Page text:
The rhetoric of liberty in the long eighteenth century is so versatile and elastic that it is easy to dismiss the libertarian apostrophe in verse as a mere phatic convention. Tim Fulford treats Romantic versions of liberty critically but seriously, showing how variously utopian yearnings can be applied and appropriated by poets whose own political agendas are continually evolving. This book is about poetic and political uses of landscape and about the shift, announced by Cowper and achieved by Wordsworth, from a metaphorical reading of the natural world to a more fluid, contradictory, experiential relationship with Nature as a repository of wisdom(s). John Barrell and Jerome McGann stand clearly behind this book, but their achievement is both extended and challenged by Fulford's impressive close reading.
Anxious to exploit a satisfyingly expansive and enabling version of cultural materialist criticism, the author succeeds in applying Jerome McGann's methods of historicising romanticism, in a refreshingly flexible and creative way. Fulford is scrupulous in maintaining both the opportunities and the limitations of the Romantic radicalism, without suggesting that Romantic ideas of liberty can ever be securely tethered or plotted. The limitations of romantic radicalism can (and often do) appear painfully obvious to the modern reader, but Fulford is crucially interested not only in the extent to which 'freedom-loving' poets could be misinterpreted as revolutionaries (despite inhabiting a deeply traditional political mind-set) but also in the extent to which any attempted resolution of 'Liberty' and 'Authority' can be represented and yet deferred within the same poetic moment.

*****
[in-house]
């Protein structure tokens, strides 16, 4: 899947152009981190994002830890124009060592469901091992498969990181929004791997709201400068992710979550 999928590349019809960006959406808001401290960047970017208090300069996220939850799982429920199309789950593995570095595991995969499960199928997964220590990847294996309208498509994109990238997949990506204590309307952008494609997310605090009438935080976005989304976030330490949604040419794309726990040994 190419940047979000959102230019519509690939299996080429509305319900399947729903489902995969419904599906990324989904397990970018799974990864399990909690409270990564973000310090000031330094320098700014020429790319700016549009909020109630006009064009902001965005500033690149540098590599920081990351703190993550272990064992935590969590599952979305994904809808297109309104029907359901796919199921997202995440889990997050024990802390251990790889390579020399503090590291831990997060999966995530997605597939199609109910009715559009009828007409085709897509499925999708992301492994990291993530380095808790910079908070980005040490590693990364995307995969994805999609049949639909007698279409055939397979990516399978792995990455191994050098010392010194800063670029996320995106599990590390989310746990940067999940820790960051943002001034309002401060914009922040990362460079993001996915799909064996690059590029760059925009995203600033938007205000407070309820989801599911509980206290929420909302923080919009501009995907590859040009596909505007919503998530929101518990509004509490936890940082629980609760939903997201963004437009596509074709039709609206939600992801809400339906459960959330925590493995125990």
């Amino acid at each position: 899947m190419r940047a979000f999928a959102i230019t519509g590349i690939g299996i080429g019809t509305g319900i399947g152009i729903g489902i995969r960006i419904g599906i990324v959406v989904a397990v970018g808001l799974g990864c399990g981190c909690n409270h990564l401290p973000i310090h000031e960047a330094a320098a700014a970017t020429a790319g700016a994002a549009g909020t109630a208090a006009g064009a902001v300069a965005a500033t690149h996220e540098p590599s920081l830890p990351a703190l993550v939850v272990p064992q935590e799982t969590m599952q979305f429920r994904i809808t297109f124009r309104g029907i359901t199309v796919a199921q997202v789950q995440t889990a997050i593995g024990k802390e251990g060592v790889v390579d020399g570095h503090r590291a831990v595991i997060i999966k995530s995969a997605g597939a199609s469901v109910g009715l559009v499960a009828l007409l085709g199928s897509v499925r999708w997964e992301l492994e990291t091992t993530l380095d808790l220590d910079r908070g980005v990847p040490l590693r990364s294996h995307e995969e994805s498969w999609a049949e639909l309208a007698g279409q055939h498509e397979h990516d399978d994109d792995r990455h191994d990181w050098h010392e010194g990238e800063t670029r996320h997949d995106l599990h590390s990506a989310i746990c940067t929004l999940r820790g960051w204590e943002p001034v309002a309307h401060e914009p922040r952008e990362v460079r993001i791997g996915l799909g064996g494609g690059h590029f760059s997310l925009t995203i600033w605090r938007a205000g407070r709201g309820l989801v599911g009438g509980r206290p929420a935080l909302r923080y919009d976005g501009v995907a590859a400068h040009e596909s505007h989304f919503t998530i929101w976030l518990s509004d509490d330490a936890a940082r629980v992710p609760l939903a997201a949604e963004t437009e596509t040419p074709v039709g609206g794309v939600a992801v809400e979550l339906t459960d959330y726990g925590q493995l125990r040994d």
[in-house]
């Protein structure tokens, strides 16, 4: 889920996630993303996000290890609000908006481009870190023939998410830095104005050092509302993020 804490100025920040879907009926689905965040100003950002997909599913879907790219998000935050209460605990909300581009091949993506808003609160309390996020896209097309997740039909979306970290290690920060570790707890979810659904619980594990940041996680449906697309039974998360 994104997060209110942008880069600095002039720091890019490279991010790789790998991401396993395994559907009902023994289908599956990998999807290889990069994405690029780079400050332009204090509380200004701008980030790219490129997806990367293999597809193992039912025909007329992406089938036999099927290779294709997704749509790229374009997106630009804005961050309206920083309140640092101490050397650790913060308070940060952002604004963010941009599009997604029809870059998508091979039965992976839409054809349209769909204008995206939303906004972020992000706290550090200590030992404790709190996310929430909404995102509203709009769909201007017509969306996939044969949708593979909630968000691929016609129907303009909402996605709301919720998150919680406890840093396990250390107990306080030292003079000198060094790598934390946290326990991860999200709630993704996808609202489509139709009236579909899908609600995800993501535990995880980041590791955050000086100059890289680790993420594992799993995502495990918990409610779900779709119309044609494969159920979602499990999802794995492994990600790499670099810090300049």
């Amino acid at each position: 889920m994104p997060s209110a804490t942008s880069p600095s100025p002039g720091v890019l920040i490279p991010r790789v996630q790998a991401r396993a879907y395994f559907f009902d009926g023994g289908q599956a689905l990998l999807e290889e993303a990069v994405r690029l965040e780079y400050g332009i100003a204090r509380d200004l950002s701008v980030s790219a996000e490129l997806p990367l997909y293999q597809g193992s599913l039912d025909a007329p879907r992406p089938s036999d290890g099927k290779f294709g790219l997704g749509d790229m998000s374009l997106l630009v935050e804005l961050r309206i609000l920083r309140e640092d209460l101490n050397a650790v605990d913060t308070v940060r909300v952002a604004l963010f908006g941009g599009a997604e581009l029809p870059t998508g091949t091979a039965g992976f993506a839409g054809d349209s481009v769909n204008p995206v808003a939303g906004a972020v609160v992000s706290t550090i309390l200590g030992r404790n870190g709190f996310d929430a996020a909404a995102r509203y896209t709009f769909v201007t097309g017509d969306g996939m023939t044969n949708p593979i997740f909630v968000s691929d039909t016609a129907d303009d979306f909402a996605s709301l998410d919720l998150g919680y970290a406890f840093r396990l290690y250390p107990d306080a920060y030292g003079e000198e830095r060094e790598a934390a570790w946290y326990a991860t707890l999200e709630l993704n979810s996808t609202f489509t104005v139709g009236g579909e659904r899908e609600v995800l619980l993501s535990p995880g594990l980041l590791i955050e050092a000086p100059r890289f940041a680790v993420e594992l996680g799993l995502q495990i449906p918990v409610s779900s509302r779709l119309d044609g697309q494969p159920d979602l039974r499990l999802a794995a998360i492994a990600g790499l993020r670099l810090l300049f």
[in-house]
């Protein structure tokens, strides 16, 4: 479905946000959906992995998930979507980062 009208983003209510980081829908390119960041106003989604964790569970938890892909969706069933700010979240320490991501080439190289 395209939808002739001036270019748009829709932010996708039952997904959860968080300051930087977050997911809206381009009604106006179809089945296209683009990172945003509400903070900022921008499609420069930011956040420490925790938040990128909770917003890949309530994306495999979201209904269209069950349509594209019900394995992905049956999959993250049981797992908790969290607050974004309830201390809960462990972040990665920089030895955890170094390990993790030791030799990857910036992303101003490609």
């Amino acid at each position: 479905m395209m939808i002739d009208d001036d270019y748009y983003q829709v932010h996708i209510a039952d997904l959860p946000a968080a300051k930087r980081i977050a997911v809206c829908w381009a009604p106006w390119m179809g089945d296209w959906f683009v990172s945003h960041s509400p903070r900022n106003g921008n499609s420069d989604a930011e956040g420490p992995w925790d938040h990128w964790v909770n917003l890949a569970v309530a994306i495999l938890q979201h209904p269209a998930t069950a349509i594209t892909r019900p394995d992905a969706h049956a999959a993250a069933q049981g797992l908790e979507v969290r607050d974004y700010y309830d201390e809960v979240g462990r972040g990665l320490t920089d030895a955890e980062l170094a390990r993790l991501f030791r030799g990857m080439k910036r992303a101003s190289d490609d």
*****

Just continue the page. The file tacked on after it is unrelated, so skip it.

The reach of the book is impressive, stretching from Thomson to Coleridge, and covering a period of some ninety years. This reach is justified as Fulford crisply outlines the long history of political constructions of landscape, and more especially of what it can mean to 'command a prospect'. Fulford's recognition of the importance of Cowper is welcome, although his argument is slightly injured by a few distortions. (Like many before him, Fulford overstates John Newton's formative influence on Cowper, whose portentous evangelical mindset was established long before the poet ever met Newton.) Although Fulford is finally perhaps too comfortable with the idea of Cowper as a secure upholder of 'gentlemanly' values, Cowper emerges convincingly as a pragmatic and flexible manipulator of pastoral convention, oscillating between idealism and realism, creating and then testing emblems of order and of freedom in a suggestively incomplete way.
Fulford's discussion of the theorists of the 'picturesque' is also penetrating and plausible. Richard Payne Knight, Uvedale Price and William Gilpin are invoked to illustrate the tense negotiations between freedom and discipline that horticultural praxis perennially seems to demand. Gardening, both in practice and in theory, has always invited political readings and misreadings and controlling the balance between natural luxuriance and human authority cannot help but be a metaphor and more than a metaphor for constitutional deliberation. The tourist's 'gaze' and the landscaper's 'prospect' reflect an appreciation and command of organised labour as well as of organised landscape. The politicisation of the 'picturesque' is therefore implicit in the concept's original construction. In the 1790s the rhetoric of horticultural freedom sponsored eager or alarmist misreadings that enabled Knight in particular to offer unintentionally revolutionary possibilities.